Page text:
Acclaimed Greek photo exhibition goes on tour to Slovakia, a country with less experience of welcoming refugees.
Source: UNHCR Central Europe
“It touches me,” says Slovak economics lecturer Marcela Rabat, walking round an exhibition of photographs of refugees who are trying to make new lives in Greece. The acclaimed, interactive Greek exhibition, Face Forward into my Home, is on display for the first time outside Greece in Slovakia, a country with less experience of welcoming refugees.
When you start listening to the stories, you have to listen to the end.
The Slovak ambassador to Greece, Iveta Hricová, was instrumental in bringing the exhibition to the eastern city of Košice. At the opening in January in the Tabacka Kulturfabrik cultural centre, she thanked the city for its cooperation and urged visitors to look at the refugee portraits “with empathy”.
Also speaking at the opening, UNHCR’s representative for Central Europe, Montserrat Feixas Vihe, said that although the refugee crisis had dropped from newspaper headlines, the plight of refugees remained acute and countries like Slovakia could play an important role in helping them to rebuild their lives.
Face Forward into my Home, which has already been seen and admired in Athens, Heraklion and Thessaloniki, was a joint project of the Greek National Museum of Contemporary Art (EMST) and UNHCR in Greece, funded by the European Commission. As a starting point for telling their stories, refugees were encouraged to look at art works in the museum. Greek photographer Ioannis Vastardis then followed them in their daily lives, taking pictures that reflected their dreams.
Beside the photos on the walls are sets of earphones so that visitors can listen to the recorded stories of the featured refugees. “We think the combination of strong images and strong narration will interest visitors,” says Marina Tsekou, educational curator at EMST. “When you start listening to the stories, you have to listen to the end.”
Carlos from Syria, for example, is inspired to start opening up about his own life by an art installation of coloured sails, facing in different directions. “It brought to mind what’s going on in my country, with the various factions and their differences,” he says. “But just the opposite happens when we meet at the museum. We’re all different, and think differently, but we realize we respect each other’s opinions.”
Holding glasses of wine and canapés, the invited Slovak guests mill around the exhibition.
“I am here out of personal and civic interest,” says Iveta Orbanova, whose NGO, the Astra Association for Innovation and Development, is trying to improve services for migrants through an initiative called Mamidi (Managing Migration and Diversity). “In the past, Slovakia has tended to be a country from which people migrated, so we don’t have much history or experience of migrants coming to our country.”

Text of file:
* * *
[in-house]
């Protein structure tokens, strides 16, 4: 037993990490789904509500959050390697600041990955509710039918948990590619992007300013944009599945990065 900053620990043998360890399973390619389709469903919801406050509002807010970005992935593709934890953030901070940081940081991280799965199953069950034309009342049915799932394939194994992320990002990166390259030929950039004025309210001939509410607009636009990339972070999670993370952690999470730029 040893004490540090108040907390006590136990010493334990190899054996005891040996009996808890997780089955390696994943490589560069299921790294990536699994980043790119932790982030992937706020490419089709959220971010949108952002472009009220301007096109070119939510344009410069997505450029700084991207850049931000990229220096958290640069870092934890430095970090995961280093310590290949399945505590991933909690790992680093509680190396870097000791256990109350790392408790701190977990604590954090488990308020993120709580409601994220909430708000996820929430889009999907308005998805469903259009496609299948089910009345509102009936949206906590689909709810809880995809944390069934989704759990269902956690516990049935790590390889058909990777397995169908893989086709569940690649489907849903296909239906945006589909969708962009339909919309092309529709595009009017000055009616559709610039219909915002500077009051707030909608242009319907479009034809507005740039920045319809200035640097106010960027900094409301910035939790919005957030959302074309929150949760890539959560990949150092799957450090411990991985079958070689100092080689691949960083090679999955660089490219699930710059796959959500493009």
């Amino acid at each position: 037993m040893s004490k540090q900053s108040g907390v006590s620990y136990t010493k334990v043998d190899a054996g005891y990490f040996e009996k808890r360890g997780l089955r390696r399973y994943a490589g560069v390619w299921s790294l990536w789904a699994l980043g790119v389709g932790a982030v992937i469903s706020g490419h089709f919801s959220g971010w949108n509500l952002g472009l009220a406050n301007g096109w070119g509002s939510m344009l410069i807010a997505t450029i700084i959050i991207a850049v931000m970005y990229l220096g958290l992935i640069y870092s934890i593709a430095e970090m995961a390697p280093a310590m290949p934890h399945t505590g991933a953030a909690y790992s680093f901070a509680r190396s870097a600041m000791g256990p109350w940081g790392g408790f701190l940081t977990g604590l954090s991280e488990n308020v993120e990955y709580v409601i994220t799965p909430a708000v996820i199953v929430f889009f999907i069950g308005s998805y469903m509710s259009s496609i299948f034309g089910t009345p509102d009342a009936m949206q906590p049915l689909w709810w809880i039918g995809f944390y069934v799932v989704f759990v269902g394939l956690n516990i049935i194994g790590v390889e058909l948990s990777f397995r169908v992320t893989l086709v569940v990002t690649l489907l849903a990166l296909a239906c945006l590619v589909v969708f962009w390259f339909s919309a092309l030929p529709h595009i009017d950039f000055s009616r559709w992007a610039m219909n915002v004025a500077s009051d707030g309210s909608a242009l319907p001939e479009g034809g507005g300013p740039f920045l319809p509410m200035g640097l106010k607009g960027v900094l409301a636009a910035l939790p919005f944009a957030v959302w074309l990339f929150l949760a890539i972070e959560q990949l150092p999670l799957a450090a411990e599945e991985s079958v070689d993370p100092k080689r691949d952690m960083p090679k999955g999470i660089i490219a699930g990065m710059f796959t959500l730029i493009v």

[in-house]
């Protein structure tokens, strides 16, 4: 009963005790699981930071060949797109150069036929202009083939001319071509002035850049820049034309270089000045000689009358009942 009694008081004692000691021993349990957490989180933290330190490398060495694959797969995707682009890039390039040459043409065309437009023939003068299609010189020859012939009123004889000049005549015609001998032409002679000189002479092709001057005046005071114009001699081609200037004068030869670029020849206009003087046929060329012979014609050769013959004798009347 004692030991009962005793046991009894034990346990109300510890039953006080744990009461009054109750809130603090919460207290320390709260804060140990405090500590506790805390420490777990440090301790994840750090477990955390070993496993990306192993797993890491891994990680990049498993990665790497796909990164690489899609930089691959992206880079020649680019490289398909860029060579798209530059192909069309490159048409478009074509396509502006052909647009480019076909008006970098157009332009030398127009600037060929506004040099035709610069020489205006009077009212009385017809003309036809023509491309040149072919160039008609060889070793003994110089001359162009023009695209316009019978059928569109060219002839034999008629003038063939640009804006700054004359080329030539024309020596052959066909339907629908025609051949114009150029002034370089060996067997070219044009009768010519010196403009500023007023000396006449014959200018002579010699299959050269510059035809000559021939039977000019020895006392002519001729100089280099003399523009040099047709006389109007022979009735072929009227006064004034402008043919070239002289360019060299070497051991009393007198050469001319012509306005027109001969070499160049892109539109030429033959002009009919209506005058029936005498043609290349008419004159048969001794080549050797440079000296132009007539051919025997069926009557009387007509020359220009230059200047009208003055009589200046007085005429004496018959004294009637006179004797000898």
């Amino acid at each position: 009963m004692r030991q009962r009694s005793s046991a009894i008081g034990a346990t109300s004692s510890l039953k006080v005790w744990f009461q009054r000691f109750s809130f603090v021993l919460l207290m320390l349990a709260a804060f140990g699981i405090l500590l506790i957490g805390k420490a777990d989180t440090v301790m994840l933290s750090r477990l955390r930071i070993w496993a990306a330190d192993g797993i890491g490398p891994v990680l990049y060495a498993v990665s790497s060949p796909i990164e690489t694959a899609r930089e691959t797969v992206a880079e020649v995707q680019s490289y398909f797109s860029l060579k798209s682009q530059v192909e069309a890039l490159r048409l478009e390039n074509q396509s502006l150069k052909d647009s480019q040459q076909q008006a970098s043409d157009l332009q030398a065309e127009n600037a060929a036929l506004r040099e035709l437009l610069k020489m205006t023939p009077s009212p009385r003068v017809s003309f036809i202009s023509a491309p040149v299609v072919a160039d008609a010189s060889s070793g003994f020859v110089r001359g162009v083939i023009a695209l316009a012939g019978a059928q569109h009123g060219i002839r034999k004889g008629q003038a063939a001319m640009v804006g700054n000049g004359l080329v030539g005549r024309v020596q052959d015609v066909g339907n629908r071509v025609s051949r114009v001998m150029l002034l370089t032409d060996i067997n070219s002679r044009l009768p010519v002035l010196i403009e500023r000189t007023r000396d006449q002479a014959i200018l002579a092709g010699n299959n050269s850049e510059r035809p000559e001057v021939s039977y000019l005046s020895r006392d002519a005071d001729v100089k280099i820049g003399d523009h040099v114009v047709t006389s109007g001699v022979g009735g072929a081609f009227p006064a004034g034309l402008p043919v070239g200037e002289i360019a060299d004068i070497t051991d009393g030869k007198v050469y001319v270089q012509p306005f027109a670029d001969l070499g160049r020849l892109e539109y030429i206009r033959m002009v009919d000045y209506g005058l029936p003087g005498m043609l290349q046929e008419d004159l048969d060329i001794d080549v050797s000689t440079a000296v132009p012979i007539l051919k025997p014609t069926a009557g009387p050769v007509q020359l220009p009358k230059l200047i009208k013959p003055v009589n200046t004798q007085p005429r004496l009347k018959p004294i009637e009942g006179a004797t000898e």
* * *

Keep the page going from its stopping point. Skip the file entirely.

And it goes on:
The faces and voices of the exhibition speak volumes about the refugee experience.
Ghassan from Syria, who hopes to become a shepherd in Greece, sits proudly for his portrait like the subject of an old Dutch master painting. Patricia from Cameroon describes her new life as a “transition to light after a difficult phase, sunk in the dark”.
Maya speaks openly about her struggle as a transgender person in Tunisia. “They say people who have been wounded in life become good people, and I believe it,” she says.
Photographer Ioannis Vastardis says his past work was often “enigmatic”, allowing room for subjective interpretation, but with the refugees, he has taken a realist approach.
“If we really believe we come from ancient Greeks, we would better remember that ‘asylum’ was originally a Greek word.”
He points to the picture of Bibiche from Congo. His inclination had been to highlight the contrast between her poor living conditions and the elegant way she dresses. But she wanted to be portrayed with a touch a luxury, so he photographed her in a cafe, with a cup of hot chocolate.
Ioannis spent weeks with the refugees to get each portrait absolutely right. He passionately believes in welcoming newcomers, with the culture and skills that they can bring.
“If we really believe we come from ancient Greeks,” he says, “we would do better not only to look at the Parthenon and all the old marbles but to remember that ‘asylum’ was originally a Greek word.”
A knot of guests stands by the picture of the youngest subject of the exhibition, 15-year-old John from Zimbabwe. At school, he read the Bible and Shakespeare and it turns out he is something of a poet himself. John, who looks dreamy in his portrait, has written a sonnet for the girlfriend from whom he is separated…
I am out for greener pastures
But do not put our love past us…”
The portrait seems to make a strong impression on Lubomir Sobek, a teacher of history and Russian at a high school in Košice.
“I try to explain about human rights to my pupils and they mostly respond positively,” he says. “This is a beautiful exhibition and I will definitely bring my students to see it.”